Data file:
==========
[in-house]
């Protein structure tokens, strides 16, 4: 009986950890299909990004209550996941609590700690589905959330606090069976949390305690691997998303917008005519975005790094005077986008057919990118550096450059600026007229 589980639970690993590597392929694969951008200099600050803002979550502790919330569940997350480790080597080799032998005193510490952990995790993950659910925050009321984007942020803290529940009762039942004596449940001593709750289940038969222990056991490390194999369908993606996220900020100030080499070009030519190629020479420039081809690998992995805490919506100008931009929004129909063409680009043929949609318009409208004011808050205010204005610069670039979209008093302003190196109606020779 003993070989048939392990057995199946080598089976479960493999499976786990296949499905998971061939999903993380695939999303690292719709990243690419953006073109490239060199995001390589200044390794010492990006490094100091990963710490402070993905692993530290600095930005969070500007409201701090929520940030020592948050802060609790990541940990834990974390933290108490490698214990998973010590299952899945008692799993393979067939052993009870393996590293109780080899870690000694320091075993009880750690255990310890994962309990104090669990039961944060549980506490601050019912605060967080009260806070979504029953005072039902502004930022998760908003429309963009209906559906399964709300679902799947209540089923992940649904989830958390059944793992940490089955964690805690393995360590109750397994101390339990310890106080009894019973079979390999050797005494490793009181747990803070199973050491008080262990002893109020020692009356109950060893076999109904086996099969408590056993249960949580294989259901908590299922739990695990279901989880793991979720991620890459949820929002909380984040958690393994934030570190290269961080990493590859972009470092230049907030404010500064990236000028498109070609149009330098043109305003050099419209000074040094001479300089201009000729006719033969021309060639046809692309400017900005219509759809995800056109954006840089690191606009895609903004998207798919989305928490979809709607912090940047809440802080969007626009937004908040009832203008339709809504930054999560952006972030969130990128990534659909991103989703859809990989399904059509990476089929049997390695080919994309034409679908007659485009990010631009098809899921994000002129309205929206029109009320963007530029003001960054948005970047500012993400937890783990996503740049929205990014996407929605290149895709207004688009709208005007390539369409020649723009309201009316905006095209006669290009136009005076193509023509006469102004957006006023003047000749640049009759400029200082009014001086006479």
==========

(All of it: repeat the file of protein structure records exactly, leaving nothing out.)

[in-house]
């Protein structure tokens, strides 16, 4: 009986950890299909990004209550996941609590700690589905959330606090069976949390305690691997998303917008005519975005790094005077986008057919990118550096450059600026007229 589980639970690993590597392929694969951008200099600050803002979550502790919330569940997350480790080597080799032998005193510490952990995790993950659910925050009321984007942020803290529940009762039942004596449940001593709750289940038969222990056991490390194999369908993606996220900020100030080499070009030519190629020479420039081809690998992995805490919506100008931009929004129909063409680009043929949609318009409208004011808050205010204005610069670039979209008093302003190196109606020779 003993070989048939392990057995199946080598089976479960493999499976786990296949499905998971061939999903993380695939999303690292719709990243690419953006073109490239060199995001390589200044390794010492990006490094100091990963710490402070993905692993530290600095930005969070500007409201701090929520940030020592948050802060609790990541940990834990974390933290108490490698214990998973010590299952899945008692799993393979067939052993009870393996590293109780080899870690000694320091075993009880750690255990310890994962309990104090669990039961944060549980506490601050019912605060967080009260806070979504029953005072039902502004930022998760908003429309963009209906559906399964709300679902799947209540089923992940649904989830958390059944793992940490089955964690805690393995360590109750397994101390339990310890106080009894019973079979390999050797005494490793009181747990803070199973050491008080262990002893109020020692009356109950060893076999109904086996099969408590056993249960949580294989259901908590299922739990695990279901989880793991979720991620890459949820929002909380984040958690393994934030570190290269961080990493590859972009470092230049907030404010500064990236000028498109070609149009330098043109305003050099419209000074040094001479300089201009000729006719033969021309060639046809692309400017900005219509759809995800056109954006840089690191606009895609903004998207798919989305928490979809709607912090940047809440802080969007626009937004908040009832203008339709809504930054999560952006972030969130990128990534659909991103989703859809990989399904059509990476089929049997390695080919994309034409679908007659485009990010631009098809899921994000002129309205929206029109009320963007530029003001960054948005970047500012993400937890783990996503740049929205990014996407929605290149895709207004688009709208005007390539369409020649723009309201009316905006095209006669290009136009005076193509023509006469102004957006006023003047000749640049009759400029200082009014001086006479």